Tips from Ask the Experts’ Elizabeth Tawney Gross
Are you organizing or churning? The definition of churning is to agitate with continued movement. If you’re churning cream the result is butter. If you’re trying to get organized, agitation results in a bigger mess. When you organize you make decisions and put things in an assigned location. When you do what Professional Organizers call churning, you move things around, but don’t make decisions about whether to keep them or where they should be stored.
The biggest reason that people churn is because they don’t want to make a decision. I have watched clients move papers from one pile to another, back in the original pile, and then to another pile. The thing they never did is make a decision about what to do with the papers. At the end of their sorting they are left with a more disorganized mess than when they started.
Churning also results when you try to tackle too large an organizing project. You pull out an entire closet or file cabinet and then get overwhelmed with the decision-making process. This is called decision fatigue, and often leads to the inability to make any decisions. Instead of making decisions, which should probably include getting rid of some things, you move stuff around and put it all back.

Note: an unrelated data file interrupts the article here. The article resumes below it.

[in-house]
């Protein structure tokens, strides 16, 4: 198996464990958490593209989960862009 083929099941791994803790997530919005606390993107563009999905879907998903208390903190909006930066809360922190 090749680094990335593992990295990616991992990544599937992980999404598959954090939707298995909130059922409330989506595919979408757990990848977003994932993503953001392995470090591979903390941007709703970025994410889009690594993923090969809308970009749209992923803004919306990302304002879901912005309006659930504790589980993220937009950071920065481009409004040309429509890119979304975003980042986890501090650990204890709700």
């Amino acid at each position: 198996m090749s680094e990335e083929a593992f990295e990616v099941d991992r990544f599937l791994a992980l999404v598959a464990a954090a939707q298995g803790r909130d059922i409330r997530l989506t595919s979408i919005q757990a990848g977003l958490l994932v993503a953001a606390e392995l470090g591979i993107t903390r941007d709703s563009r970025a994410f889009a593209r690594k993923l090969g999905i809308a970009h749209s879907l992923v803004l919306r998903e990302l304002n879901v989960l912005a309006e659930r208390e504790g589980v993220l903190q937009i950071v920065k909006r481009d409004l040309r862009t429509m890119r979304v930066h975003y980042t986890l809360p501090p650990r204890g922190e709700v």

Lack of time to complete an organizing project often creates a churning side effect. Once again, you try to tackle too much and are left with piles. To get things cleaned up quickly, because you ran out of time, you stack the piles up to work on at another time. In the meantime, you need something and have to hunt through the piles which messes them up. If the piles stay any length of time you stack more things on the pile. You end up having to go through all of it again. The end result is more disorganization than when you began the project.
How do you avoid churning? First, only take on a small number of things at a time. This will help you make decisions quickly, which will increase your confidence in your decision-making ability. Always allow plenty of time at the end of the sorting to put things away in their assigned “homes.”
A physical method to stop churning is to pick up an item and not let it go until you have made a decision about whether to keep it, and where it will live. You will get very tired holding the broken lamp and be forced to make a decision. Putting something down “just for now” is not allowed, a decision must be made. This will be a slow process, but it will make sure that you make a decision on each item and don’t churn. As you get used to making decisions you will be able to speed up, and organizing will go faster. Decision making is a skill that can be learned.
Copyright© 2015 Elizabeth Tawney Gross, Organizing For Everyday, LLC